On Tuesday, U.S. Rep. Ileana Ros-Lehtinen, R-Fla., the chairwoman of the U.S. House Middle East and North Africa Subcommittee, heald a hearing on “Democracy and Governance in the Middle East and North Africa.” Ros-Lehtinen said the following in the hearing:
Promoting democracy and governance is not only important for supporting American values but it is also in our national security interest. The recent changes we are seeing in the Middle East and North Africa illustrate the growing demand for real reforms. The changes might be occurring slowly, and sometimes too slow in my opinion, but the U.S. should and must answer this call.
In the long-run, more democratic governments are also stable and reliable allies. Legitimate, inclusive, and responsive governments not only make better trading partners but they also help prevent the kind of marginalization that is pushing so many to violence and extremism in the Middle East today. For the sake of U.S. interests, we have an obligation to support democracy and governance programs, working whenever and wherever possible, to bolster civic institutions and electoral processes, to share best practices for rooting out corruption, for strengthening the rule of law, and to build the kind of support for democracy that can withstand the ups and downs of difficult transitions.
I commend IRI, NDI, IFES, and Freedom House for their tremendous work not only in countries where they are welcomed openly but also inside and on the margins of conflict zones, where they empower stakeholders and prepare them for the next stage. The Ranking Member and I have been lucky to witness firsthand some of your efforts when we travel throughout the region. Just recently, IRI and NDI hosted a roundtable with young Jordanian women leaders who are doing remarkable work as they seek a better future. My staff was also encouraged by the work of IFES in a trip to Tunisia last year, where they were briefed on their electoral programs and assistance with the process of decentralization. And Freedom House continues to be a bastion of liberty and democracy throughout the world – your reports have been instrumental in formulating policies and advocating for things like freedom of the press, digital media, and civil liberties.
But despite all of these efforts, what always seems to be missing from our end is a consistent and patient U.S. strategy that outlines our long-term democracy and governance programs, our goals, and how we can achieve them. Just in the past four years, our democracy and governance – D&G – assistance to the MENA region has varied widely: from about 200 million dollars in Fiscal Year ‘15 to 500 million in Fiscal Year ‘17 to 300 million in the FY18 request. While some variance in approach is to be expected, especially across administrations, being more consistent in our messaging and in our assistance must be prioritized. We need to be consistent about what we expect from our partners, making clear, in no uncertain terms, that any kind of repression will have consequences. We need to hold governments accountable and call out our friends and allies when we see any kind of democracy backsliding. We need to find ways to keep our democracy and governance assistance – D&G – at steady levels, build on prior achievements, and not let progress fall by the wayside. We need to prioritize the participation of youth, of women, and minorities in civic life. And we need to lay the groundwork, so that when the inevitable democratic setback does happen, our programming has made institutions and communities stronger, more resilient, and better able to withstand democratic challenges.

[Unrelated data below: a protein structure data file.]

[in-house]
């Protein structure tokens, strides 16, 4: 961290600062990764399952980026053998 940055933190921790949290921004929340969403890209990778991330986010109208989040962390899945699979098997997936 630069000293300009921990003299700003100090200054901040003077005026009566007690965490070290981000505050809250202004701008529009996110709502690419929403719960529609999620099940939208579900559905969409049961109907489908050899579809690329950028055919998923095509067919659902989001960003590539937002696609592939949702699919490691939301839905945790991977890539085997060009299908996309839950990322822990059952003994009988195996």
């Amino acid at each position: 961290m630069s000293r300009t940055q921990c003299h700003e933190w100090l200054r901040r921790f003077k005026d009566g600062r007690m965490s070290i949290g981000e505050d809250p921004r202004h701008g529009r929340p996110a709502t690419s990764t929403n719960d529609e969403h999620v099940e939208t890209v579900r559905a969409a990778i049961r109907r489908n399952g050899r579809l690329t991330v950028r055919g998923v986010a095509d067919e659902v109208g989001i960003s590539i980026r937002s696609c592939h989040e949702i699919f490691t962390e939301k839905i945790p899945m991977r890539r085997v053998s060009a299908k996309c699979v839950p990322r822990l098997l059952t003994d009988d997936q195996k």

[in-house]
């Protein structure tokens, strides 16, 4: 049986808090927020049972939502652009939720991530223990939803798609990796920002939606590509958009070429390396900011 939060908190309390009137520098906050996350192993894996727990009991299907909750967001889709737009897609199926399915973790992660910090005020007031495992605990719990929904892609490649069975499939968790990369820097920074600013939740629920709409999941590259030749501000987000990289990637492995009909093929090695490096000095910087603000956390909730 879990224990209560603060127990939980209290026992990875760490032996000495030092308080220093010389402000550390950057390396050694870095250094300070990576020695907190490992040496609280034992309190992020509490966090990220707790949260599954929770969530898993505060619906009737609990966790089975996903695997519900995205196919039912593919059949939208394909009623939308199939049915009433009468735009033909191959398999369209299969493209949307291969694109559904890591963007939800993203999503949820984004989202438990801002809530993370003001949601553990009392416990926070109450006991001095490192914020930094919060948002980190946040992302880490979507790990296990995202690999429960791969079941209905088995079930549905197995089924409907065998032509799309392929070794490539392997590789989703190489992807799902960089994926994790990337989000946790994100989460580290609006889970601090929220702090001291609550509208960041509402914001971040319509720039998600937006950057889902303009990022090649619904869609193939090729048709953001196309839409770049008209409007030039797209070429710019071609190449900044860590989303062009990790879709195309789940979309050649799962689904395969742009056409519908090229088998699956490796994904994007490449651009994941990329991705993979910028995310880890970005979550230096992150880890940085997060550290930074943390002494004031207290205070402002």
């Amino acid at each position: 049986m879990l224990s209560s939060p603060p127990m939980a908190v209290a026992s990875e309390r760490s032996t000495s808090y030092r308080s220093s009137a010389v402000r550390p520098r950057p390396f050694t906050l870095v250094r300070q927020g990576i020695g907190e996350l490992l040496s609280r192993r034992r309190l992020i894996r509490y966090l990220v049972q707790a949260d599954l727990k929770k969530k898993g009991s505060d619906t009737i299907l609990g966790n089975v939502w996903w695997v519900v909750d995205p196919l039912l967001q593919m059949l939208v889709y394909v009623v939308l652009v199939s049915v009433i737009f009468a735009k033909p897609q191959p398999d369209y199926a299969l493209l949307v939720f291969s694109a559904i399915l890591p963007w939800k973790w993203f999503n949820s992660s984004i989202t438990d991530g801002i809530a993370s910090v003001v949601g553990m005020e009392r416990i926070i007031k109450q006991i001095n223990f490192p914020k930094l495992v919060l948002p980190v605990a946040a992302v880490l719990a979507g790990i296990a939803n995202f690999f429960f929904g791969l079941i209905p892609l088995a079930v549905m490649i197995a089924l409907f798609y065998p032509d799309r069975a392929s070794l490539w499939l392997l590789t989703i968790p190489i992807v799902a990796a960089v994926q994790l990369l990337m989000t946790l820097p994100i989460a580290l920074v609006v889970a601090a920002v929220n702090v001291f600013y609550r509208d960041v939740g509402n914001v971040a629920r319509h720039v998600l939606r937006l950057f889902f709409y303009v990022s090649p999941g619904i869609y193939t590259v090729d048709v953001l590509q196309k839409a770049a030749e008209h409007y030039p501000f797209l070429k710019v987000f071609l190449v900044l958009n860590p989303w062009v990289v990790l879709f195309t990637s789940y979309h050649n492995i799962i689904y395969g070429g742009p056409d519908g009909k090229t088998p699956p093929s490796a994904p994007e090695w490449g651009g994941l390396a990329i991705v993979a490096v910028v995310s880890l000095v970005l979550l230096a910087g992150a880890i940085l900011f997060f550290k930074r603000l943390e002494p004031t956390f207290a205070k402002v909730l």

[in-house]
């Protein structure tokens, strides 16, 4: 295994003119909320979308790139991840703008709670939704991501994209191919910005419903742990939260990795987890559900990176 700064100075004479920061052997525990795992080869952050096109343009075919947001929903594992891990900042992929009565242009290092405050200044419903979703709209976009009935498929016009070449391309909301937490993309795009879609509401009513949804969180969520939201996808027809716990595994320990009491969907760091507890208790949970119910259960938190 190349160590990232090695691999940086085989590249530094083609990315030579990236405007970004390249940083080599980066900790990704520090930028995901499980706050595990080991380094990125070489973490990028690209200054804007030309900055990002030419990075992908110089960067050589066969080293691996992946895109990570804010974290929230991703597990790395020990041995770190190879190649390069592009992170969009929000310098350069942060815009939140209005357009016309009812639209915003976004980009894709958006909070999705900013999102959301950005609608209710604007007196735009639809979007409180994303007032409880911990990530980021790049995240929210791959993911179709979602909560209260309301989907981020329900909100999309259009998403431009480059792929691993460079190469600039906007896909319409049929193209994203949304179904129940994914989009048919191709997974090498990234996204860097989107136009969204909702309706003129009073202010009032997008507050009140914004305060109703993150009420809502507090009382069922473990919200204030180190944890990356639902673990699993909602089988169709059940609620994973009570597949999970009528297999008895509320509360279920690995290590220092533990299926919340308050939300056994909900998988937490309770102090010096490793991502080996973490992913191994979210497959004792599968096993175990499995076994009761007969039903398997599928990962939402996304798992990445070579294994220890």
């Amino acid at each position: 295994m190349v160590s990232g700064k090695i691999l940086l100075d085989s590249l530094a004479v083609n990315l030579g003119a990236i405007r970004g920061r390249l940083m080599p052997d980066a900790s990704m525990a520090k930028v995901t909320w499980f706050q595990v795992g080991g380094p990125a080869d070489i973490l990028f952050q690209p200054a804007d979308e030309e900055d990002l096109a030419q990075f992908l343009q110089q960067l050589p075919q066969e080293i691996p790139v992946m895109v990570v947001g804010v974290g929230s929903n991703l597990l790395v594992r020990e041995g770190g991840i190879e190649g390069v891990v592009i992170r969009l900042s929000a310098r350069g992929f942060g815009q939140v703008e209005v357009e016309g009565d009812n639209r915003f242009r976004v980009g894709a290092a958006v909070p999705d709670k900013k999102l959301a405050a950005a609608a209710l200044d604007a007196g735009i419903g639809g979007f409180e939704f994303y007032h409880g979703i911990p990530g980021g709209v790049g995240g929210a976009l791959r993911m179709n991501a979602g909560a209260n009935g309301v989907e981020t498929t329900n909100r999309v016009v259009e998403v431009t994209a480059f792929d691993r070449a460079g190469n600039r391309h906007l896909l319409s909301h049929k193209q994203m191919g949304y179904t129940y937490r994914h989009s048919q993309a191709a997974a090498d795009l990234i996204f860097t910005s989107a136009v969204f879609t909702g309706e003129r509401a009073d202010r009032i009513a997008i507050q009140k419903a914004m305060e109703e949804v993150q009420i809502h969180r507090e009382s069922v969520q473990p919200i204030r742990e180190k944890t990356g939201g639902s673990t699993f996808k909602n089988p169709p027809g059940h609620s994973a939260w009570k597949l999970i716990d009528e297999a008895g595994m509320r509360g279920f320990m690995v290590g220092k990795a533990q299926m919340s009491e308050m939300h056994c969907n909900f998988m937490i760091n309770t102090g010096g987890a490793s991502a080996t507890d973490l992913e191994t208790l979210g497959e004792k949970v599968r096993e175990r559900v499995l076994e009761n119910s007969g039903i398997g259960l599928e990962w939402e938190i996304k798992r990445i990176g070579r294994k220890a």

As we look across the region today, there are no shortages of these challenges. In Lebanon, despite many hailing its democratic process, we just saw the Prime Minister resign because of Iran and Hezbollah’s influence in the government. In Libya, despite successes at the local and municipal levels, rival factions continue to spar over the role of the national military. In Tunisia, the large majority of citizens are increasingly frustrated about the direction of the transition, including a recently passed reconciliation law that could let public officials off the hook for corruption. And in Egypt, space for civil society has all but disappeared as the Sisi government silences even the most innocuous criticism. Rumors that Egypt may amend its NGO law should not be taken seriously until we see tangible progress – we have seen this bait and switch strategy too many times before with the Egyptians. And I am increasingly concerned that more countries, like Tunisia with its draft NGO law, will take a page out of Egypt’s playbook.
With countries all over the region struggling to implement reforms, we must ensure that our programming is moving in the right direction – both in focus and in intensity. We cannot let the short-term wins come at the expense of our long-term goals. We must be patient, consistent, and concentrated on promoting democracy and governance – for those fighting for those ideals and for own U.S. interests. I am so pleased to have four witnesses here today from organizations doing this work on the ground. I look forward to hearing about the challenges that you are facing as well as any recommendations that you may make for Congress and the administration.
U.S. Rep. Ileana Ros-Lehtinen, R-Fla., the first woman to lead the U.S. House Foreign Affairs Committee, was first elected to Congress in 1989. She announced earlier this year that she will not run again in 2018.
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